About The Kaʻū Calendar

Ka`u, Hawai`i, United States
A locally owned and run community newspaper (www.kaucalendar.com) distributed in print to all Ka`u District residents of Ocean View, Na`alehu, Pahala, Hawai`i Volcanoes National Park, Volcano Village and Miloli`i on the Big Island of Hawai`i. This blog is where you can catch up on what's happening daily with our news briefs. This blog is provided by The Ka`u Calendar Newspaper (kaucalendar.com), Pahala Plantation Cottages (pahalaplantationcottages.com), Local Productions, Inc. and the Edmund C. Olson Trust.

Saturday, July 25, 2015

Ka`u News Briefs Saturday, July 25, 2015

Ka`u painters can refine their oil techniques at next weekend's workshop with Vicky Penny-Rohner. Photo from Volcano Art Center
THE COUNTY OF HAWAI`I HELD a blessing and reopening of the Volcano Recycling & Transfer Station on July 21 after $1.15 million in renovations and improvements.
Blessing of the upgraded Volcano Transfer Station
took place Tuesday. Photo from Hawai`i County
      The transfer station now accepts trash, green waste, scrap metal, white goods (appliances) and mixed recyclables. HI-5 beverage container redemption will be available in August. The transfer station’s redesigned traffic flow encourages recycling and makes it easier for residents to drop their trash and recyclables. Future plans for the facility include a reuse center to drop unwanted items.
      The county’s Department of Environmental Management accepts household waste and recyclables at 22 recycling and transfer stations islandwide. Locations and hours are available at HawaiiZeroWaste.org.
      To comment on or like this story, go to facebook.com/kaucalendar.


HAWAIIAN ELECTRIC COMPANIES LAUNCHED a free online tool to make shopping for rooftop PV easier. WattPlan helps customers considering rooftop solar to estimate electric bill savings based on their electricity use, current rates and available rebates and tax credits. Customers may also compare outright purchase to financing side-by-side to understand the long-term impact on household budgets. Customers of Hawai`i Electric Light Company can find this tool at hawaiianelectric.com/WattPlan.
      “We want to increase rooftop PV sustainably and provide customers options and tools to manage their electric bills. Solar power is good for customers and good for the state, so we want to help people make informed decisions,” said Jim Alberts, Hawaiian Electric Co. senior vice president of customer service.
      WattPlan gives customers an individualized estimate for the address where they’d like to install rooftop PV. It can estimate how much of their own energy use a PV system would supply, bill savings and carbon footprint reduction.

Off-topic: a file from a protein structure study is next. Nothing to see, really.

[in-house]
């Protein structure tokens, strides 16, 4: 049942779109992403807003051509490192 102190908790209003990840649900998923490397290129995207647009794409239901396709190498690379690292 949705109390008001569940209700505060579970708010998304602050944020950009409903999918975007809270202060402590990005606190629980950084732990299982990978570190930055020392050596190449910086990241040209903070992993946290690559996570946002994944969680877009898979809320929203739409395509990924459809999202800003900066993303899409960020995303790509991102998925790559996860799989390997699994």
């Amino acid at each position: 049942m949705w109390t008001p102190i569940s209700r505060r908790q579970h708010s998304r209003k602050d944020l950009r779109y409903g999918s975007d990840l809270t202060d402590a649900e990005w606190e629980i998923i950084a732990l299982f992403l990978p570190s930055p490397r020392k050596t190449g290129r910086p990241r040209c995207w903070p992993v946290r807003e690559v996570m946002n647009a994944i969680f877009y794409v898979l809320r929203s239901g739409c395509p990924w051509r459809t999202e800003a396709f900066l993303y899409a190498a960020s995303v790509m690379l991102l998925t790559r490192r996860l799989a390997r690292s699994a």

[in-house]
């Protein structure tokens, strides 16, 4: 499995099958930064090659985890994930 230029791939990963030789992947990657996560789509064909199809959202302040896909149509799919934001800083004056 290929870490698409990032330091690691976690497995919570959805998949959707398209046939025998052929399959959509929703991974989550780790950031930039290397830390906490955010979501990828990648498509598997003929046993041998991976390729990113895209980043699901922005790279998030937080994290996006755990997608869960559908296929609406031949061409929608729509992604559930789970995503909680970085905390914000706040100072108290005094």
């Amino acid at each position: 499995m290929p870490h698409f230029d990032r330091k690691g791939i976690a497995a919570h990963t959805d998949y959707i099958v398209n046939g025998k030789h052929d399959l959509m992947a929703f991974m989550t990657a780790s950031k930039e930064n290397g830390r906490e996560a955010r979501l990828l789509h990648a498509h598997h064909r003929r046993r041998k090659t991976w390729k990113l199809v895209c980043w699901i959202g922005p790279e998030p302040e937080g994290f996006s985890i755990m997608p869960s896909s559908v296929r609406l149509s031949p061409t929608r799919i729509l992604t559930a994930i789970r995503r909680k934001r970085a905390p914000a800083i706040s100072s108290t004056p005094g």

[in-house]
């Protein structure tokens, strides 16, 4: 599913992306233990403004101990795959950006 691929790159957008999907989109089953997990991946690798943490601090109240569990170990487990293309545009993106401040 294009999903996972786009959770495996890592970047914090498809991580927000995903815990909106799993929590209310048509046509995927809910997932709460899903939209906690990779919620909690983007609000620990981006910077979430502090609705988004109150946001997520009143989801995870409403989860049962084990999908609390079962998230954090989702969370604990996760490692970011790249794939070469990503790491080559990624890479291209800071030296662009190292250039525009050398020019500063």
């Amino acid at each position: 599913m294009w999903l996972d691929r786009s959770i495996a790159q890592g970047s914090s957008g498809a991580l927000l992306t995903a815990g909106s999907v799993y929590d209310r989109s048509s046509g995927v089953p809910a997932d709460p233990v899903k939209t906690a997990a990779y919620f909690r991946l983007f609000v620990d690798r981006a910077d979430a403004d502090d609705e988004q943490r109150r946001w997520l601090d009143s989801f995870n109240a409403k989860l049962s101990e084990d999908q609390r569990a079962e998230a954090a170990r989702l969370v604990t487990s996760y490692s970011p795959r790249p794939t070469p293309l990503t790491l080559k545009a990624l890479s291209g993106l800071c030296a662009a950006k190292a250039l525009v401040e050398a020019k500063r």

In addition, WattPlan allows customers to compare estimated costs for paying for their PV system with cash, a loan or a lease agreement. WattPlan will analyze lifetime costs for a PV system and estimate when a customer will break even on their investment in solar power.
      Hawai`i leads the nation in the integration of rooftop PV, with more than 20 times the national average. Nearly 70,000 rooftop PV applications have been approved across O`ahu, Maui County and Hawai`i Island.
      To comment on or like this story, go to facebook.com/kaucalendar.


DLNR officer speaks with Thirty Meter Telescope
opponents. Image from Na`au News Now
HAWAI`I DEPARTMENT OF LAND & Natural Resources staff have filed three notices with a group of people on Mauna Kea who oppose the Thirty Meter Telescope. The notices reiterated emergency rules in effect following road blockades that prevented crews from reaching the summit to begin construction. The rules limit hours that the summit road is open and prohibit certain camping equipment. 
      Videos of the events are available on Na`au News Now’s Facebook page. In one, a member of the hui tells a DLNR officer that the tent erected on the site is under the jurisdiction of the Lawful Hawaiian Government and is, therefore, exempt from the emergency rules.
      Enforcement of the rules has not occurred.
      To comment on or like this story, go to facebook.com/kaucalendar.

HAWAIIAN VOLCANO OBSERVATORY scientists provide details on the status of the June 27th lava flow in the current issue of Volcano Watch. The flow threatened Pahoa earlier this year but stalled before crossing Hwy 130.
      During the past four months, the June 27th lava flow, named for the date in 2014 that it began erupting from Pu`u `O`o on Kilauea Volcano's East Rift Zone, has consisted of small surface pahoehoe flows scattered across a broad area within eight kilometers (five miles) of Pu`u `O`o, the scientists report. These flows are fed by countless leaks or lava breakouts from the main lava tube. All of the leaks start within about six km (four mi) of Pu`u `O`o; the tube beyond this distance became completely inactive in March 2015.